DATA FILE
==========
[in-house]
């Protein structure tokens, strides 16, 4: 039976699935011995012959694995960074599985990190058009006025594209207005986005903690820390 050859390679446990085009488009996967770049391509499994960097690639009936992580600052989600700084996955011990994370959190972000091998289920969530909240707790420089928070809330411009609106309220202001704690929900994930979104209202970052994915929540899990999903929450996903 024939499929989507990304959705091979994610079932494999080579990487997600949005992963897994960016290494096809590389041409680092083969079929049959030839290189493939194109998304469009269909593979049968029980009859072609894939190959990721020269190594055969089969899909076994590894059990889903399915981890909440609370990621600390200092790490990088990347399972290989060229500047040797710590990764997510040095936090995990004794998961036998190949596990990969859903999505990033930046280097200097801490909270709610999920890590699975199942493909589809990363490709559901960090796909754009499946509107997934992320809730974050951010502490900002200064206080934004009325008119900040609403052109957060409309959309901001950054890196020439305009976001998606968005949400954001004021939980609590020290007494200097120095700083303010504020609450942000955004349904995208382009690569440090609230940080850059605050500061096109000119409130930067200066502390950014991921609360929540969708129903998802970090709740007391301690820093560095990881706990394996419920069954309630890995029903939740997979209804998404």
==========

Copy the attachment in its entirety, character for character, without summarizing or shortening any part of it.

[in-house]
């Protein structure tokens, strides 16, 4: 039976699935011995012959694995960074599985990190058009006025594209207005986005903690820390 050859390679446990085009488009996967770049391509499994960097690639009936992580600052989600700084996955011990994370959190972000091998289920969530909240707790420089928070809330411009609106309220202001704690929900994930979104209202970052994915929540899990999903929450996903 024939499929989507990304959705091979994610079932494999080579990487997600949005992963897994960016290494096809590389041409680092083969079929049959030839290189493939194109998304469009269909593979049968029980009859072609894939190959990721020269190594055969089969899909076994590894059990889903399915981890909440609370990621600390200092790490990088990347399972290989060229500047040797710590990764997510040095936090995990004794998961036998190949596990990969859903999505990033930046280097200097801490909270709610999920890590699975199942493909589809990363490709559901960090796909754009499946509107997934992320809730974050951010502490900002200064206080934004009325008119900040609403052109957060409309959309901001950054890196020439305009976001998606968005949400954001004021939980609590020290007494200097120095700083303010504020609450942000955004349904995208382009690569440090609230940080850059605050500061096109000119409130930067200066502390950014991921609360929540969708129903998802970090709740007391301690820093560095990881706990394996419920069954309630890995029903939740997979209804998404």